You can host a meet-and-greet in a tiny coffee shop, but if you're going to have people stay for more than an hour, you should consider selecting a place where they can buy food as well as coffee. Consider the prices of the food and drinks, and whether people can just get a snack or if they're expected to purchase a whole dinner. We find that it works to order a tray of snacks for the crowd, which they can sample, and let them order their own dinners if they want a full meal. Many baristas will cut up bagels, paninis and sandwiches to make party trays if we get there early before they are too busy.
Also, if you're expecting more than five people for more than an hour, you should call and check with the management to make sure they will work with you. Nothing is worse than promoting an event and having people show up to find the place is closed or reserved for a private party!
We've found that no matter where we host events for our authors, some people will drive, and some people will take mass transit. So it helps to select a space where both options are available. The neighborhood should be reasonably safe, or at least well-lighted where people are walking at night, and it helps to have a variety of food options available, including vegetarian meals.
And, as I've said throughout this series of columns, go to where your readers are, rather than expecting them to find you. Figure out where most of the people who will likely attend your event live and work, starting with the people who will come because they know you, and anyone else who will read from their work that night, and locate it near them. Yes, it is important to reach out to your readers everywhere, but first you need to build momentum and get a core group of people interested, so that there will be a community for those who live elsewhere to be able to join. It's more likely that one or two people will come out to a major city, for example, than for a dozen people to travel out of their way to be near one person who wanted the event near them. There's no way to accommodate everyone, and you can host more than one event and simply tell someone who can't make it that you hope they can join you next time!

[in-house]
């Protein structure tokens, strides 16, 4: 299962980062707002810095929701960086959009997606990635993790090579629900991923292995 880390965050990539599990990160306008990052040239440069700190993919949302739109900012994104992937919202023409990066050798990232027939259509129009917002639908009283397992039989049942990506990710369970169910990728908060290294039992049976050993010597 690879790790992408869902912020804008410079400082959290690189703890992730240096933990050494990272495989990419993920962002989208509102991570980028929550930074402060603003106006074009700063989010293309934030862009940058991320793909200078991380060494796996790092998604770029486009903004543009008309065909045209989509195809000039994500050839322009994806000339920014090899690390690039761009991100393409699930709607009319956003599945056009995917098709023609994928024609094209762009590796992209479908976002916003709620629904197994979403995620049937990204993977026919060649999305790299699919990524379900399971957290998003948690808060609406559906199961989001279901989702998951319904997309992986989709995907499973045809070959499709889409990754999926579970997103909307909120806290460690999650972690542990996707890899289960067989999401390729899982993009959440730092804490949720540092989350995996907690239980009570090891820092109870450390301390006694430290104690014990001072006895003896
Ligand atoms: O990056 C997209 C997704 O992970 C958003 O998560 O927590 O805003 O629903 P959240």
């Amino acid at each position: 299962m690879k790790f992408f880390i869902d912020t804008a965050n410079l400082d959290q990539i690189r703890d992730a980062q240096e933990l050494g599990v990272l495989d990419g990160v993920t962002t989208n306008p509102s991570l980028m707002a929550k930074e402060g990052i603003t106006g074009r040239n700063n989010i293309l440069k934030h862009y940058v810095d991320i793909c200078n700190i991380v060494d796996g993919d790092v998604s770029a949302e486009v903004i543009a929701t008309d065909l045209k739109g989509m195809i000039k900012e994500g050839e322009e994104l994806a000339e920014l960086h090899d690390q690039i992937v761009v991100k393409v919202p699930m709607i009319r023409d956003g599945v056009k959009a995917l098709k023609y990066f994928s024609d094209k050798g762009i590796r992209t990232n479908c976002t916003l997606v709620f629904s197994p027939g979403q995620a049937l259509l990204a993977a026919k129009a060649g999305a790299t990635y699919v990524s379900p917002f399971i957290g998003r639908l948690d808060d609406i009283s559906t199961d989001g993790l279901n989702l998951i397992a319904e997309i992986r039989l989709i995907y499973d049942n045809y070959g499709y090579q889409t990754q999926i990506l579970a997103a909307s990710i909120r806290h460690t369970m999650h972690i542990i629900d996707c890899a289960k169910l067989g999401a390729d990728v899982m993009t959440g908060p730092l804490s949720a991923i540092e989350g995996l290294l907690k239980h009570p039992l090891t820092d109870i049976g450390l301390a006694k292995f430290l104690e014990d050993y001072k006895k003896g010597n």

If someone's too far away to attend, you can have someone read aloud from their work. At the latest reception for Synchronized Chaos Magazine, we read emailed excerpts from Rita D'Orazio's Italian family saga novel Katerina and from Maggi Craft's celebrity-inspired romance novel The Price of Love. Audiences loved the dramatic tension in both pieces, as D'Orazio's happily married heroine wondered why she'd called her ex-boyfriend, and Craft's medical student dodged paparazzi. And we interspersed them with other readers who were present, so I wasn't hogging the stage the whole time.
Visit the place a few times beforehand during the days and times when you plan to host your event. You'll pick up a lot about the vibe of the space that a barista, or even the owner, might not know to tell you. Check to see, for example, if others are conversing or if the place is full of silent people on laptops, or if they turn up the music after a certain hour. I often underestimate how much background music will bother authors who want to read from their work, or even people who want to talk to each other. Some people's voices are very quiet, and some people are very sensitive to distractions. Helps to talk with the owners beforehand and set up a relationship with them where it's okay to ask them to turn music down or provide microphones if necessary.
In the next part to this column, I will discuss how to promote and actually host the event you've planned.